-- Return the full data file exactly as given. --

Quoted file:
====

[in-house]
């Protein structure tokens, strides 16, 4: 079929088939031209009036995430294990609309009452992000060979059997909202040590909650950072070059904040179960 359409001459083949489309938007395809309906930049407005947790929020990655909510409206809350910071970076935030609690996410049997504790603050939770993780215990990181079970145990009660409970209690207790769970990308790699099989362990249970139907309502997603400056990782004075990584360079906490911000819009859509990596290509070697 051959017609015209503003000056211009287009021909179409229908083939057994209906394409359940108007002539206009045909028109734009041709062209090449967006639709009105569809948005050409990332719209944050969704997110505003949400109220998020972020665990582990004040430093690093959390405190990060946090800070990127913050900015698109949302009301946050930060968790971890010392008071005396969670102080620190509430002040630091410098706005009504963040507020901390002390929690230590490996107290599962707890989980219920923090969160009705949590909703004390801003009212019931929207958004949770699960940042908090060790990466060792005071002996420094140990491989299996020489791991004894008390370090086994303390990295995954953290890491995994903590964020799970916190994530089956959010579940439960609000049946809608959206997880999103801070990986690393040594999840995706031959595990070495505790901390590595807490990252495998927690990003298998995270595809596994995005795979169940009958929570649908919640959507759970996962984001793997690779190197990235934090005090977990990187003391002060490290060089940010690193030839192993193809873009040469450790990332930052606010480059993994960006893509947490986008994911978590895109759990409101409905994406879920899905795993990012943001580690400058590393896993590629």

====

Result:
[in-house]
């Protein structure tokens, strides 16, 4: 079929088939031209009036995430294990609309009452992000060979059997909202040590909650950072070059904040179960 359409001459083949489309938007395809309906930049407005947790929020990655909510409206809350910071970076935030609690996410049997504790603050939770993780215990990181079970145990009660409970209690207790769970990308790699099989362990249970139907309502997603400056990782004075990584360079906490911000819009859509990596290509070697 051959017609015209503003000056211009287009021909179409229908083939057994209906394409359940108007002539206009045909028109734009041709062209090449967006639709009105569809948005050409990332719209944050969704997110505003949400109220998020972020665990582990004040430093690093959390405190990060946090800070990127913050900015698109949302009301946050930060968790971890010392008071005396969670102080620190509430002040630091410098706005009504963040507020901390002390929690230590490996107290599962707890989980219920923090969160009705949590909703004390801003009212019931929207958004949770699960940042908090060790990466060792005071002996420094140990491989299996020489791991004894008390370090086994303390990295995954953290890491995994903590964020799970916190994530089956959010579940439960609000049946809608959206997880999103801070990986690393040594999840995706031959595990070495505790901390590595807490990252495998927690990003298998995270595809596994995005795979169940009958929570649908919640959507759970996962984001793997690779190197990235934090005090977990990187003391002060490290060089940010690193030839192993193809873009040469450790990332930052606010480059993994960006893509947490986008994911978590895109759990409101409905994406879920899905795993990012943001580690400058590393896993590629």